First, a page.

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Apple has removed Fakespot, a popular app that detects fake products reviews, from the iOS App Store. The takedown was initiated by Amazon, which complains that Fakespot’s new iOS app poses a security risk and misinforms customers.

Fakespot has long been a staple of the browser-based shopping world but launched its first iOS app in June 2021. This app overlays the Amazon website with custom code, alerting shoppers to potential fake reviews and, in some cases, suggesting highly rated products that users may be interested in.

Amazon sent a takedown request to Apple shortly after this app went live. And evidently, Amazon had a lot to complain about—in a statement to The Verge, Amazon says that the Fakespot app presents “misleading information about our sellers and their products” and, more importantly, “creates potential security risks,” as customers must expose their Amazon info to Fakespot to use its app.

This seems like a valid concern, especially at a time when people are hyperaware of phishing and data collection (personally, I wouldn’t log into Amazon through a third party). Apple clarifies that Fakespot was pulled for violating App Store guideline 5.2.2, which exists to prevent copyright infringement, fraud, phishing, and other issues.

5.2.2 Third-Party Sites/Services: If your app uses, accesses, monetizes access to, or displays content from a third-party service, ensure that you are specifically permitted to do so under the service’s terms of use. Authorization must be provided upon request.

Clearly, Fakespot violated this policy. But there are a few points to make in the company’s favor. For starters, Amazon hasn’t made this kind of pushback against coupon apps that overlay code on its website, even though they create the same “security risks” as Fakespot. (That said, Amazon did lash out at Honey after it was purchased by Paypal, seemingly for no reason.)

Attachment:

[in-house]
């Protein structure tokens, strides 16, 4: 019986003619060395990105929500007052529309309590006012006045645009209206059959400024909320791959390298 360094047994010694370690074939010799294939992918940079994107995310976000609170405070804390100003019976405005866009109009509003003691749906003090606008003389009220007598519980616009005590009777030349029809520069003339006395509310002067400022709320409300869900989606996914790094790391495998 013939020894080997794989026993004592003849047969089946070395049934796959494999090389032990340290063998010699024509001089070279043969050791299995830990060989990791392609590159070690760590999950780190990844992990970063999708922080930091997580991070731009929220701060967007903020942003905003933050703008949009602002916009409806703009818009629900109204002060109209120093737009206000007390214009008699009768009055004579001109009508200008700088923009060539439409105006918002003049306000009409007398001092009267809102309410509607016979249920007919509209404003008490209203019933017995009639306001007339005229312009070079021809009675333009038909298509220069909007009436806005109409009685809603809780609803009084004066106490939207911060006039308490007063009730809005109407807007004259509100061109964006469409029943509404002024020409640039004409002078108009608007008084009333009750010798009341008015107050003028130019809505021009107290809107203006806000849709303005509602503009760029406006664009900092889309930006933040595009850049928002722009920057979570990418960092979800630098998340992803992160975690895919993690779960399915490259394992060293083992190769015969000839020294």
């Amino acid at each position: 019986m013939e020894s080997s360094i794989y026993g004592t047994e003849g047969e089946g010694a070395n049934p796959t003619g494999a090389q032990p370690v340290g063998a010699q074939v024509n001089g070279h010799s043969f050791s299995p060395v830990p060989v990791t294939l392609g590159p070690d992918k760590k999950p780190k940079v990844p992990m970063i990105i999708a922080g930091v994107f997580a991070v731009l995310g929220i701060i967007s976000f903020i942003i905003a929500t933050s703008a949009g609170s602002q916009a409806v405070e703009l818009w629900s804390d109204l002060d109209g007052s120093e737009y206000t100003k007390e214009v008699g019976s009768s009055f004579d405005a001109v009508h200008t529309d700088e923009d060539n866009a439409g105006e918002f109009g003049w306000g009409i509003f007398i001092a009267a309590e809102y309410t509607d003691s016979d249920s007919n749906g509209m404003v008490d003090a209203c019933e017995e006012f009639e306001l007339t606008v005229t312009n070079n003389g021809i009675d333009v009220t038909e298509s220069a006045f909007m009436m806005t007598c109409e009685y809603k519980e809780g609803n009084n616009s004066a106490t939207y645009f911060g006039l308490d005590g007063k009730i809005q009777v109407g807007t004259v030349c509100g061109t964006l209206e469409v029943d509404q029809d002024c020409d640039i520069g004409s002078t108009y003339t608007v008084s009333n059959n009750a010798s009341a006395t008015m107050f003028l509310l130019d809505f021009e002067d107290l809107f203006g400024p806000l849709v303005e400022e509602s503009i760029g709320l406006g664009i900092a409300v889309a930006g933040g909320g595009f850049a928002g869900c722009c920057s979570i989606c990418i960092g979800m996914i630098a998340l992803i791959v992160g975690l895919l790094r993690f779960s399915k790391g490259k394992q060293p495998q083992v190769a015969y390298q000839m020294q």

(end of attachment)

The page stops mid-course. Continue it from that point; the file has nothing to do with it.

I should also point out that Amazon has a financial incentive to delegitimize outside auditors like Fakespot. Yes, Amazon can use the data it gathers to find more fake reviews than a third party like Fakespot ever could. But because Amazon has spent years denying that it has a problem with scammers, it’s very difficult for customers to trust the company’s integrity in this area—that’s why the Fakespot iOS app racked up over 150,000 downloads just a few weeks after its release.

To Amazon’s credit, it’s spent the last two years on a tirade against scammy sellers. It’s destroyed thousands of counterfeit products, opened a “crimes unit,” aggressively banned sellers that pay for reviews, and published long reports detailing its progress against fake listings. But these problems are ongoing, they are not at all resolved.

People will continue using tools like Fakespot because there are fake reviews on Amazon. If Amazon truly believes that these detection tools are a security risk, which they may be, then the company needs to make a better effort to fix the flaws in its marketplace. Hopefully Fakespot can find a way to offer its services to mobile users without breaking Apple’s guidelines.

Source: The Verge

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